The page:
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“In the EU, supervisory authorities can gain immediate insight into a company’s actual compliance by asking to see the record of processing required under Article 30. No similar ‘quick check’ is available under CCPA. And, California lacks the regulatory bandwidth to assess whether each, or almost any, company’s stated CCPA commitments have in fact been incorporated into their actual data collection and processing activities.”
“Similarly, the realities of budget limitations cannot be understated,” argued Cattanach. “Many companies that have gone through the arduous GDPR compliance process may be suffering from privacy fatigue, and are informally benchmarking the cost/benefit of GDPR compliance against competitors whose efforts were less robust, with significantly more modest budget consequences.”
According to Cattanach, companies may even be tempted to assume that the information governance actions taken to comply with GDPR will largely suffice for CCPA. That, he said, would be an incorrect assumption in virtually all instances.
“For those companies that have not been through the GDPR compliance process, the challenge may seem even more daunting,” he said. “Many operate under a siloed collection of legacy systems that make it difficult, if not borderline impossible, to understand completely how data is collected, used and shared.
How the CCPA fits into the bigger picture and best practices to reduce litigation risk
He argued that until that essential element of information governance is integrated into all operational activities, compliance with CCPA may be a slow and incremental process.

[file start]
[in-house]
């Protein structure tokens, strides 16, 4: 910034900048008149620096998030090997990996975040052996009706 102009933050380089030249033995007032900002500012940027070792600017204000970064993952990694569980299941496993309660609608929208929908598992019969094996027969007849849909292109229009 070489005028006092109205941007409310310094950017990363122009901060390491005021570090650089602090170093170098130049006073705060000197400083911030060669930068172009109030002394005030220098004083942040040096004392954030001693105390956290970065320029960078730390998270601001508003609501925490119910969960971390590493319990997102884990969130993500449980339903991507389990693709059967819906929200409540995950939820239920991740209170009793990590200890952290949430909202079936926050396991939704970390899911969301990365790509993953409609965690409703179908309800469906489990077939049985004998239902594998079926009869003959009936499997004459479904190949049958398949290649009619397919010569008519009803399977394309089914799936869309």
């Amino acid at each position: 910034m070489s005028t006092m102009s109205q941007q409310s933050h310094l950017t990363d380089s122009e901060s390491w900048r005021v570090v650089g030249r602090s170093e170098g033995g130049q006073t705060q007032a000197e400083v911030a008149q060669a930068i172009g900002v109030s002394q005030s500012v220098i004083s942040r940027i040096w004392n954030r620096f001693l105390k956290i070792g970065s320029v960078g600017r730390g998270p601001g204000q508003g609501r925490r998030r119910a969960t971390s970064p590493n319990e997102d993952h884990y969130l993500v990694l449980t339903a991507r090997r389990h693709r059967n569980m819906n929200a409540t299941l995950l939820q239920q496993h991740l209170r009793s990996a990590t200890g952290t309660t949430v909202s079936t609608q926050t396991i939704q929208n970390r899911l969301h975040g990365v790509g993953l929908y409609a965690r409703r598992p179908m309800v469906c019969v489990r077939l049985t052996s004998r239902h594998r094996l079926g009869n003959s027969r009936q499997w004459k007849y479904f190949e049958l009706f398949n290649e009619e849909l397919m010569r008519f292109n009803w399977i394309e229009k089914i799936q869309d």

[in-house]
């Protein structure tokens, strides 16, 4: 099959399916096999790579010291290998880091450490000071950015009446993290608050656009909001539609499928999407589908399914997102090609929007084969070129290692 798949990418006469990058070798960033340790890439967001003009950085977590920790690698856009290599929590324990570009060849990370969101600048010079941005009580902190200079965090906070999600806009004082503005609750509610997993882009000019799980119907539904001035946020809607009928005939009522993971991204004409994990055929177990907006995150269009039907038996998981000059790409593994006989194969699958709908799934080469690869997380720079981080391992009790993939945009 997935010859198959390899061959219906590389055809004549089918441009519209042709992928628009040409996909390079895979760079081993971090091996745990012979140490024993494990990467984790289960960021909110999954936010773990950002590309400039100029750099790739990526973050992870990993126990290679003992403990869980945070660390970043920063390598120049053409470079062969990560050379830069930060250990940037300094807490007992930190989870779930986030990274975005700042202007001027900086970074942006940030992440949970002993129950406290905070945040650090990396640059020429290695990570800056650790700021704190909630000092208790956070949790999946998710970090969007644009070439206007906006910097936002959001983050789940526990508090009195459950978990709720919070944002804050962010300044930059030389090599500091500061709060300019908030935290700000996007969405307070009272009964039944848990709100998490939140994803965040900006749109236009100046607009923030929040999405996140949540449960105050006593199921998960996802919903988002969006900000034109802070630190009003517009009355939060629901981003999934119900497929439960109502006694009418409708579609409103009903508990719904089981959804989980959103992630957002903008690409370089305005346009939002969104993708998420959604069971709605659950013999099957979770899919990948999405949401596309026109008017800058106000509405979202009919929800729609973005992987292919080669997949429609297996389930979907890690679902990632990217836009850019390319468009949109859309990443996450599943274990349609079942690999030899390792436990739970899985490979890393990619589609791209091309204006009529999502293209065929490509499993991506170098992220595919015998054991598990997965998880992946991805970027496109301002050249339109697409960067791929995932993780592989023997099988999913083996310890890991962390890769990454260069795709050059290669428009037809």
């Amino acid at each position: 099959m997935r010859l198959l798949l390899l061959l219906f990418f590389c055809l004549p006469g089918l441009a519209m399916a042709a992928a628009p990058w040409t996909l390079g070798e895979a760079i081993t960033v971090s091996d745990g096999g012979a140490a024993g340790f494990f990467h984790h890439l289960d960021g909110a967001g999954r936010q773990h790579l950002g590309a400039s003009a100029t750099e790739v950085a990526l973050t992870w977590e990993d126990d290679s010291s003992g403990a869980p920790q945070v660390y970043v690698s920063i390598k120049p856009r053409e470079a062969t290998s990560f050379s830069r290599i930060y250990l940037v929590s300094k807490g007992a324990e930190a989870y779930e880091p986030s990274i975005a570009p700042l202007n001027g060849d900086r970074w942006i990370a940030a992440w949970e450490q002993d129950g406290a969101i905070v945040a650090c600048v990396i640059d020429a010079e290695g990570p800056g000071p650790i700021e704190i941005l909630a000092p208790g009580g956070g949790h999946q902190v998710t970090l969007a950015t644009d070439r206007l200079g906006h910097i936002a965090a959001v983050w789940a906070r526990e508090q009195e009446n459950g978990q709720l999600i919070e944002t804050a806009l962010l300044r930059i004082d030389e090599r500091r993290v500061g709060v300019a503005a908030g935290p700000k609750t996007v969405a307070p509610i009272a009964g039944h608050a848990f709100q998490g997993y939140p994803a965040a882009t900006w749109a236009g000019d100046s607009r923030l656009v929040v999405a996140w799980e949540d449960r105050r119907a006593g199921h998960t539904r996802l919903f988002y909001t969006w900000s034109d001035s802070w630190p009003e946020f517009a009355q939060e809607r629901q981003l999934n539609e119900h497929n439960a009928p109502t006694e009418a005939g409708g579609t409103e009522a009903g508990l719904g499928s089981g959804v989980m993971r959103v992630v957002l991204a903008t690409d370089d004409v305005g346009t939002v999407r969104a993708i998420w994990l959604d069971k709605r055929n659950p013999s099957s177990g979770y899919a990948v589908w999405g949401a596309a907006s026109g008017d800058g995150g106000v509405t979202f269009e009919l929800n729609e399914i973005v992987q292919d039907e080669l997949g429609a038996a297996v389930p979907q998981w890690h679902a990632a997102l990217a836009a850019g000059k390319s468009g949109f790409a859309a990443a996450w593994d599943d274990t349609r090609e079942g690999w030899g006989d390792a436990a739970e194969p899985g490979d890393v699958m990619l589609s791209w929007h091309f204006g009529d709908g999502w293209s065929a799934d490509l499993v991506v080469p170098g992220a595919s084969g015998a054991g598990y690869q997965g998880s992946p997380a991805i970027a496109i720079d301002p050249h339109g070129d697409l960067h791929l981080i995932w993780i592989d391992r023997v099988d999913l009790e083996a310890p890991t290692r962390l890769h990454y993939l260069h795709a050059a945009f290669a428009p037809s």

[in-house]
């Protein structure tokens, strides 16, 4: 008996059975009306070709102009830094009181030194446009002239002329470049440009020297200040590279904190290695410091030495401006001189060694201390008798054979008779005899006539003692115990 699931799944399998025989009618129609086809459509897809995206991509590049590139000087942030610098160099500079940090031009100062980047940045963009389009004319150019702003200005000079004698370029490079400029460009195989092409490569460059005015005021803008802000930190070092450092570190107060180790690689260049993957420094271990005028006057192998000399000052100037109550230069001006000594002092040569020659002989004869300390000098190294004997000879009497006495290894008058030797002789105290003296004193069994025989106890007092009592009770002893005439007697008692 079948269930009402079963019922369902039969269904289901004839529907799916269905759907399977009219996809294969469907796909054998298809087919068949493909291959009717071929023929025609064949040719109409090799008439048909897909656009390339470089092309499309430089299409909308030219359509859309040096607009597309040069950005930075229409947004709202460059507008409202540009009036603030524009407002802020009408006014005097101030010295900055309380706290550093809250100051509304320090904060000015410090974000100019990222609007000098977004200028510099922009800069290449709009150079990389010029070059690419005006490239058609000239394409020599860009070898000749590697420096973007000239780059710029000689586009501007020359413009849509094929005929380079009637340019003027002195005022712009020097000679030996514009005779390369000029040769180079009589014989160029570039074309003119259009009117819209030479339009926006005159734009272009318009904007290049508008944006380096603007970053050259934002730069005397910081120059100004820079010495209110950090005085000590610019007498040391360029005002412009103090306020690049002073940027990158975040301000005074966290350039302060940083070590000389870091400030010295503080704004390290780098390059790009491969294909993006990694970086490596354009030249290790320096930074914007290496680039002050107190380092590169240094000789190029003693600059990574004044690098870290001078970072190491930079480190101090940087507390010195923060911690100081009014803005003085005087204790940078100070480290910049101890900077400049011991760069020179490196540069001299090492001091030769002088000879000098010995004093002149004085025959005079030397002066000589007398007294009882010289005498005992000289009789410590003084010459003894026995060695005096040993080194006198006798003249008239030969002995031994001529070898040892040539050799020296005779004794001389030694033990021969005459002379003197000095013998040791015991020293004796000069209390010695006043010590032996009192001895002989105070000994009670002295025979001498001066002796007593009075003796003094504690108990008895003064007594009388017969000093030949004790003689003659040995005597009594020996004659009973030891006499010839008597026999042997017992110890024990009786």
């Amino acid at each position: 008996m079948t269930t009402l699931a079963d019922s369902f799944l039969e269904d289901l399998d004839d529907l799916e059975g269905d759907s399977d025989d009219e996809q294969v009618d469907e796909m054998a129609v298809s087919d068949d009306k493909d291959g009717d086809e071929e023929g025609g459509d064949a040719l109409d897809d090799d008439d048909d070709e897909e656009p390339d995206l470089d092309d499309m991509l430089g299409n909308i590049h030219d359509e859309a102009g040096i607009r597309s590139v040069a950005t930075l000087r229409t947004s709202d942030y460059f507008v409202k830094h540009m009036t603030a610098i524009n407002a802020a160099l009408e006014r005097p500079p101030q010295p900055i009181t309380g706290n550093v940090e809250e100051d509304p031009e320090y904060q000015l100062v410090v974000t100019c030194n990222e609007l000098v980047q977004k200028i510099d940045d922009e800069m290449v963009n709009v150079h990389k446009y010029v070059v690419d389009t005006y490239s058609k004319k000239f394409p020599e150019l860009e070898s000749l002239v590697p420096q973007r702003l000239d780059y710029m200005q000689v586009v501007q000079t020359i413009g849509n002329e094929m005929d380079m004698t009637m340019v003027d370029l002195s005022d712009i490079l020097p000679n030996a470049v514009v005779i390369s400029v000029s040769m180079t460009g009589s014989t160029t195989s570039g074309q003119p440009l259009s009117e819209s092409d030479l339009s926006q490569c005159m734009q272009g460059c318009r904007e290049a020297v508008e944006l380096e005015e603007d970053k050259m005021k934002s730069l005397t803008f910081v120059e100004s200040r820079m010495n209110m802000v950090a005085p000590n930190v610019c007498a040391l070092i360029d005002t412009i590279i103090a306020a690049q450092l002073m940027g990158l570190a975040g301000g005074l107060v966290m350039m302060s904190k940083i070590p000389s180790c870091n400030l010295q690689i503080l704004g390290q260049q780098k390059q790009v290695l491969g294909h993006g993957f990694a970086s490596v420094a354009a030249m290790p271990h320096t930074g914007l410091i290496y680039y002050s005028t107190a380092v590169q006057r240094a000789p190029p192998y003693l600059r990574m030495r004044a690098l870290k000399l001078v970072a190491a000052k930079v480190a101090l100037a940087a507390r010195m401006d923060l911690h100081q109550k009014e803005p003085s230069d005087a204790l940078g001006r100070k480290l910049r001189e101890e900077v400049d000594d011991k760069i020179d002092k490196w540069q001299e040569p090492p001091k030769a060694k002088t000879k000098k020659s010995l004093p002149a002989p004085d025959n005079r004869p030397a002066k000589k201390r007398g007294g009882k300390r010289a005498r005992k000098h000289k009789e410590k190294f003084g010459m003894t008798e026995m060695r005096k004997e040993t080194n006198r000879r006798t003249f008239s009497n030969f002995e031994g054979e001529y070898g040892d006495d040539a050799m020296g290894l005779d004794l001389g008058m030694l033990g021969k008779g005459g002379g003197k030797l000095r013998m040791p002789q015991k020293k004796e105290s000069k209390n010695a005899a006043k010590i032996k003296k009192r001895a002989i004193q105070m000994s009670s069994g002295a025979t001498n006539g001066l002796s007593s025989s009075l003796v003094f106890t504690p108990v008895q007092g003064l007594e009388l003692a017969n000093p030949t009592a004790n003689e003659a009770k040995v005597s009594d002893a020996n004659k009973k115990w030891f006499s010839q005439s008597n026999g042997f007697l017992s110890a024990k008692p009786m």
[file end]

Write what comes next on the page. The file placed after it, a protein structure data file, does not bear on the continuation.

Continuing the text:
“Invariably, budget realities have to intersect with risk tolerance. Given the significantly less risk of CCPA enforcement in non-breach circumstances for all but the largest tech companies and data marketers, compliance officers are likely to be pressed to justify the major budget expenditures required in order to achieve compliance with CCPA by January 1, 2020,” he said.
What should you do?
“Traditional wisdom advocates a ‘bottom-up’ data mapping exercise. Great in theory, but all accounts extremely challenging in practice,” argued Cattanach. He believes in a “more pragmatic” alternative: undertaking a self-assessment of the major functional components of CCPA.
He said: “Evaluate whether compliance gaps exist, and then develop an action plan for coming into compliance. While various types of self-assessment tools are generally available in the marketplace, almost all come with a risk: if a company documents its area of non-compliance, and a violation subsequently occurs before that compliance gap can be addressed, that company may have provided a roadmap to regulators and exposed itself to substantially greater penalties for knowing violations of CCPA.
“An alternative with substantially less risk is a self-assessment compliance tool that embeds actionable legal advice. This can protect the results under attorney-client privilege, and allows companies to understand their compliance status without substantially increasing their exposure to knowing violations.”
Robert Cattanach is a partner at the international law firm Dorsey & Whitney. He has previously worked as a trial attorney for the United States Department of Justice and was also special counsel to the Secretary of the Navy. Today he is specialised in cyber security, data breaches, privacy and telecommunications, and international regulatory compliance.